Belmont Club

For the Left, Morality Needs Muscle Behind It

Democratic presidential candidate Sen. Bernie Sanders, I-Vt., with his wife Jane O'Meara Sanders, arrives to speak to supporters at a primary night election rally in Manchester, N.H., Tuesday, Feb. 11, 2020. (AP Photo/Pablo Martinez Monsivais)

Bernie Sanders described his plan to reject the “racist, right wing government of Israel and bring Palestinian and Jew, Iranian and Saudi together under the banner of justice,” which is a tall order. Even should it fail, his supporters may argue that “we have to try and keep trying. We owe it to the future not to give up,” as if trying were an end in itself. Bernie Sanders was asked by NBC  about the job loss his proposed fracking ban might cause.

“What do you tell those workers?” NBC moderator Chuck Todd asked.

“This is a moral issue, my friends,” Mr. Sanders said.

And there it is again: the higher value. Sanders’ rival, Michael Bloomberg, had his own ethical imperatives, though they were less lofty. “On December 5, 2006, New York City under Bloomberg became the first city in the United States to ban trans fat from all restaurants. … In 2012, the NYC Board of Health approved Bloomberg’s proposal to ban the sale of many sweetened drinks more than 16 ounces (473ml) in volume. … Bloomberg has been criticized for some of his policies which have been described by many as facilitating the creation of a nanny state.”

Nannies may yell at the kids, but they are more deferential toward the visiting aristocrat. Asked how Beijing could be forced to reduce carbon emissions, Bloomberg admitted the Chinese had to be nudged. “Well you’re not going to go to war with them,” he said.   The difference between nudges and regulation is this: “to count as a mere nudge, the intervention must be easy and cheap to avoid. Nudges are not mandates. Putting fruit at eye level counts as a nudge. Banning junk food does not.” Progressive Western politicians ban behaviors of their domestic populations — like the frackers or consumers of Big Gulp sodas — but they nudge foreign dictators. In 2009, Tom Friedman described how much better things would be if an enlightened American leadership could be as prescriptive as China.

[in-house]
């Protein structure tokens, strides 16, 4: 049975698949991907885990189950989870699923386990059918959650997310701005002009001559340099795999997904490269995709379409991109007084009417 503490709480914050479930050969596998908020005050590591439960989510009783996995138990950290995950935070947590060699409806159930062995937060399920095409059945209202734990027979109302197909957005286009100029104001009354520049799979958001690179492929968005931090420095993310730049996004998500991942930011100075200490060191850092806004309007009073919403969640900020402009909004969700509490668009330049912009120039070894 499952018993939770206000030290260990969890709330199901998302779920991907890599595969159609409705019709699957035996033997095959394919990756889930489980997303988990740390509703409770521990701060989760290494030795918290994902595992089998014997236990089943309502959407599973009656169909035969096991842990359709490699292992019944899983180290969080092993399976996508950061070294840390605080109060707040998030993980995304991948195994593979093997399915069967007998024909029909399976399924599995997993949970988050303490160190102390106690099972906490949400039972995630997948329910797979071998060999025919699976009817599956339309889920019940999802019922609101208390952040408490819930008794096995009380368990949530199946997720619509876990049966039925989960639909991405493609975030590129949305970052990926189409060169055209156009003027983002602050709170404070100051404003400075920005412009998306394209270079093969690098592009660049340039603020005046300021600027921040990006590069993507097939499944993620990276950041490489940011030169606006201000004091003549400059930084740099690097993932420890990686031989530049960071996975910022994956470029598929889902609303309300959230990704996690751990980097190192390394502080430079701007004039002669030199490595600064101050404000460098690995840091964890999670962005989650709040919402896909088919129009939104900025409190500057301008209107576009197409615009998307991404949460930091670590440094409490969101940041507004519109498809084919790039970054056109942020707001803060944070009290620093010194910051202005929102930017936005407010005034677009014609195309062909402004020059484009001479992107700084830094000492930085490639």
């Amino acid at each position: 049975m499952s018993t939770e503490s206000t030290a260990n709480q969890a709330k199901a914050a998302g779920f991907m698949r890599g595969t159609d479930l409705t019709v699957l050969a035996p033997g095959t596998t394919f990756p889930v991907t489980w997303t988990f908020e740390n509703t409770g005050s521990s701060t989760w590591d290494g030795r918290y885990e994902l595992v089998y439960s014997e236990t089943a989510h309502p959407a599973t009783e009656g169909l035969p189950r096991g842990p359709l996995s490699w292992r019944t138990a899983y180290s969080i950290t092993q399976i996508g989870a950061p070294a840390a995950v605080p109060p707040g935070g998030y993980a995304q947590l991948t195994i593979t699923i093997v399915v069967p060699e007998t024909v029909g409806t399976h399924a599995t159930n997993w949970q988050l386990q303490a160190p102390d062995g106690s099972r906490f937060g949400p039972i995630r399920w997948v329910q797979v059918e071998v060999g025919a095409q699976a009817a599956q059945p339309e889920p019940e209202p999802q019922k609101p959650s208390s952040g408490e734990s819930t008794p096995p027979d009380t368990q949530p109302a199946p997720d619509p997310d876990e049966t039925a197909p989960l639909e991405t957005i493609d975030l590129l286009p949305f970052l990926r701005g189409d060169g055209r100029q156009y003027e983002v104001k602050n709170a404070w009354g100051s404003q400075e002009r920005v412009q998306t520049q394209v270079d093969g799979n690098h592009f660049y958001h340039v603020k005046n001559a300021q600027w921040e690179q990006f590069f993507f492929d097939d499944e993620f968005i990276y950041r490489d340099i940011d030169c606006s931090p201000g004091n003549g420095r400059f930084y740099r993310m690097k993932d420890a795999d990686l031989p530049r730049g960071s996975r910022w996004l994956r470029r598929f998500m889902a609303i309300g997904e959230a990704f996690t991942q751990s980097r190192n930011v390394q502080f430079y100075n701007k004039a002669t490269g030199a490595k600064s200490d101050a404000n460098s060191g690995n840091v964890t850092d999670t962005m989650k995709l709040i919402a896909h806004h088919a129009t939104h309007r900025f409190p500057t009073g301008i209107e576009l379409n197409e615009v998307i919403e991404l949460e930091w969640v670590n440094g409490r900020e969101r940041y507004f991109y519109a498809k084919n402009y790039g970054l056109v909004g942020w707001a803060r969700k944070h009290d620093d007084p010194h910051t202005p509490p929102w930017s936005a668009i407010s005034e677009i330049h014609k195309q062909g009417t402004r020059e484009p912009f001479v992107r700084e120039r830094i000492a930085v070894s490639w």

(We need) people who can write the rules, set the taxes, incentives…people who are really committed to launching the ecosystem of green innovation. Government has a huge role…if the government is divided against itself – red states, blue states – we’re not going to get where we need to be. You detect the envy of someone who wants his own government to act democratically with the same effectiveness that China can do autocratically.

Morality needs muscle behind it. There may even be a thankfulness in certain quarters that China can meet the coronavirus emergency with an iron gauntlet. “As Chinese authorities struggle to contain the deadly Wuhan coronavirus, they are turning to a sophisticated authoritarian playbook honed over decades of crackdowns on dissidents and undesirables to enforce quarantines and lockdowns across the country.” The head of WHO, Dr. AG Tedros, frankly praised Beijing for saving the world. “We would have seen many more cases outside China by now, and probably deaths, if it were not for the government’s efforts and the progress they have made to protect their own people and the people of the world.”

The speed with which China detected the outbreak, isolated the virus, sequenced the genome and shared it with WHO and the world are very impressive, and beyond words. So is China’s commitment to transparency and to supporting other countries.

In many ways, China is actually setting a new standard for outbreak response. It’s not an exaggeration.